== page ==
Challenged by the sound of silence

listening I’m reading an intriguing book entitled “Listening Below the Noise” by Anne D. LeClaire, and it has caused me to rethink my daily habits.

I’m addicted to noise!  I leave the television on 24/7 just for “company” and find myself screaming at the talking heads who don’t espouse my particular belief systems.

I live in downtown Starkville and the traffic is maddening, especially those drivers who insist on playing their radios so loud, the windows in my old house rattle.  One even cracked down the middle – I kid you not!

Our days are occupied with obligations and mundane responsibilities: grocery shopping, cooking, dentist appointments,committee meetings, column deadlines, correspondence and the ever growing list of maintenance chores for the car, house, yard and body.  It suddenly dawned on me that I’m guilty of mistaking a busy life for a rich one.

LeClaire sets aside Mondays as silent days.  She does not speak for 24 hours.  She discovered the practice was the beginning of a personal odyssey of exploration and discovery – “A long journey not without difficulties but one that in the ensuing years would transform my life,” she declared.

In her silent moments, she discovered a hidden garden where ideas and self acceptance could flourish.  She also discovered that reverence slipped in, so hushed she didn’t know the exact moment, only that she felt an acute appreciation for the ever-constant cycle of the seasons and the years as they slipped by.

Last Monday, I decided to give it a try.  I typed up a note I would hand to my neighbors and friends letting them know I would not be speaking for the entire day.  They looked at me strangely, like I might have a communicable disease or that I was going to run off, shave my head and join a convent!

The phone went unanswered and I stayed inside, cloistered, so I wouldn’t be tempted to break my silent “fast.”

The first couple of hours went well.  I paid rapt attention to my household chores, but by noon, I began to worry that I was missing some great piece of news.   Nine-eleven could have happened again, and I was clueless.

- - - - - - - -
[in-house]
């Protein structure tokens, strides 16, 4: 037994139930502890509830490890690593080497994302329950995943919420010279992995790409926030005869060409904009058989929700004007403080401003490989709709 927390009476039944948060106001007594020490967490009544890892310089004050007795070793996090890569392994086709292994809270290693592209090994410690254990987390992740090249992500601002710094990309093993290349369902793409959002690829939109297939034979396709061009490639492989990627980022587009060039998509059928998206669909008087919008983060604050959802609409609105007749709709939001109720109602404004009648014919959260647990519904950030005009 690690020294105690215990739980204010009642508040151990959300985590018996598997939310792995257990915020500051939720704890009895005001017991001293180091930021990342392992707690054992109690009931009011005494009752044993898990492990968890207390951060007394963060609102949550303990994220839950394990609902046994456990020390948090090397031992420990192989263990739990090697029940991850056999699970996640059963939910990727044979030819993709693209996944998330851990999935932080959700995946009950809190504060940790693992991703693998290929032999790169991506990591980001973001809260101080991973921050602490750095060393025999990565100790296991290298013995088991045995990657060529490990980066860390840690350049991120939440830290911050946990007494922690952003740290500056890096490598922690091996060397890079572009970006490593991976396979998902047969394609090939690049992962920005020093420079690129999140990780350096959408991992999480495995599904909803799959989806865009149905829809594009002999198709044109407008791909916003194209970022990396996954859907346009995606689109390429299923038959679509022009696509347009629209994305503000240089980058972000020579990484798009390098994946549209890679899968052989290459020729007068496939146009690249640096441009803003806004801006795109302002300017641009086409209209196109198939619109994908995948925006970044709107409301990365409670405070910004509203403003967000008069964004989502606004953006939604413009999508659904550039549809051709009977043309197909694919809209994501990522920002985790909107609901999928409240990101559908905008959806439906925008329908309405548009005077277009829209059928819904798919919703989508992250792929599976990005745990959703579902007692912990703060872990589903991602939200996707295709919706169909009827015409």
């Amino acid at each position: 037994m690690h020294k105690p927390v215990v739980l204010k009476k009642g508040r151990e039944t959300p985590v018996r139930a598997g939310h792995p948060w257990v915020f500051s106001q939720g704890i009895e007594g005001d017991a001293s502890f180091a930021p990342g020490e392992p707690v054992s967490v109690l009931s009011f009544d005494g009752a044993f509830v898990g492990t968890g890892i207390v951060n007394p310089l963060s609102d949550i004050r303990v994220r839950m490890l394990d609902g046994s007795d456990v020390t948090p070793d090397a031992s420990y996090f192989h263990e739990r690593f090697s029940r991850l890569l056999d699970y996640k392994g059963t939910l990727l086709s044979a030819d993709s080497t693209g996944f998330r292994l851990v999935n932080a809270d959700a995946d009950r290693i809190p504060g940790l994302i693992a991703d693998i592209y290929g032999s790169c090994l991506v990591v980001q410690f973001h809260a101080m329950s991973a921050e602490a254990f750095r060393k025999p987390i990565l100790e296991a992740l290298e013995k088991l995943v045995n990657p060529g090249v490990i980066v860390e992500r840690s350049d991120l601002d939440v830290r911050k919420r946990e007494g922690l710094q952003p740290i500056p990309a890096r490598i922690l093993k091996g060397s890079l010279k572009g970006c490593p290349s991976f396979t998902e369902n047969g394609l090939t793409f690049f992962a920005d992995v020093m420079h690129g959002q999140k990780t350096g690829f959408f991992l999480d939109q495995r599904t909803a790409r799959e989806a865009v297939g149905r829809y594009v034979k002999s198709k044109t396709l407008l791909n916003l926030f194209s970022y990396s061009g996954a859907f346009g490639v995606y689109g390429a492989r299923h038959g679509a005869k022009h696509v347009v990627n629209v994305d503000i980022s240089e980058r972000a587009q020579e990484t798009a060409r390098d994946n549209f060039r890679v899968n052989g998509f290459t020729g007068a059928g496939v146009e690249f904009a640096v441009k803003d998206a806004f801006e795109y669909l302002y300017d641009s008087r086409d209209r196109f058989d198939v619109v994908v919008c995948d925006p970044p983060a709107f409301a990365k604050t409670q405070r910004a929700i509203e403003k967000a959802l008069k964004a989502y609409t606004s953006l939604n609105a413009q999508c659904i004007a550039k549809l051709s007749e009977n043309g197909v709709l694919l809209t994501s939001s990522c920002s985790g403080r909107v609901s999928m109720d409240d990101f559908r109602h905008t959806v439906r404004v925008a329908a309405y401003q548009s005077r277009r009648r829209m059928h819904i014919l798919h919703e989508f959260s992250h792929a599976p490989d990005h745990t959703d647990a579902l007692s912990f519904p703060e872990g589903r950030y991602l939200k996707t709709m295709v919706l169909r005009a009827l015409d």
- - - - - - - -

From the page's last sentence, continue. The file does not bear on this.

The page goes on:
I relaxed my standards and tentatively turned on the television. They were rehashing old news with the gusto of a warm beer.  I cut it off again and retired to my study to continue reading “The Book.”  It was beginning to resonate with me and I had a deeper appreciation for the blessings in my life.

By 2 p.m. I was about to burst.  I wanted to talk baby talk to Lucky and Rebel and they were becoming listless without verbal stimulation.  By 3 p.m. I declared an end to the silence and began singing along with Jeb Mo on my stereo.  The noise was back, but I had made it eight hours. I’m going to try it again tomorrow and see if I can make it until 4 p.m.

The reward was that I was more calm and centered, a gentler person, if you will.  So, don’t call me tomorrow unless it’s an absolute emergency!

3 thoughts on “Challenged by the sound of silence

  1. What a coincidence! Our message in church today was exactly that – filling your life from being busy with work, shopping, etc., but a business
    that never fills you up. Our minister did a wonderful example of this. He used several different kinds of colas and soft drinks and as he poured one after another into a container, he used each drink to portray something that would keep us busy. Then, he started pouring clear water, representing living water into the same vessel that was already ready to overflow from the colas and as he poured the clear water into the container, it started displacing the “dirty” water. He continued to do this until the “.dirty” water was completely clean. It was a wonderful example of how we let other things take the place of our time spent with Jesus.

  2. Emily,

    Have you ever had the power off in the house for a while when there wasn’t a storm making noise outside, and it was quiet at side otherwise?

    Had that happen once not too many years ago. What I noticed was that when the power was off, all that little tweetering noise that we once thought was silence, wasn’t actually silence. This was the REAL thing!
    I had thought, on occasion, that I had ringing in the ears, but with the power off, I discovered it wasn’t coming from within me, but from all the electrical circuitry within the house.

    Just think of all the years I’ve lived in houses and never realized that there’s a continous “white noise” constantly in a house that is electrical in origin. This was not the refrigerator or the hot water heater — I noticed it in the bedroom at the other end of the house.

    One of these days, I’m going to contact an electrician to find out if it would hurt anything to flip the breaker box off on the bedroom end of the house on a cool, dry day, just to take a nap in total silence. I must say I didn’t realize how much it would mean to my psyche to have that much quiet in what I had thought was a very quiet life.

    But if it’s no conversation you want, you can fill in for me here someday.
    I get plenty of that! Ha!

    Cuz

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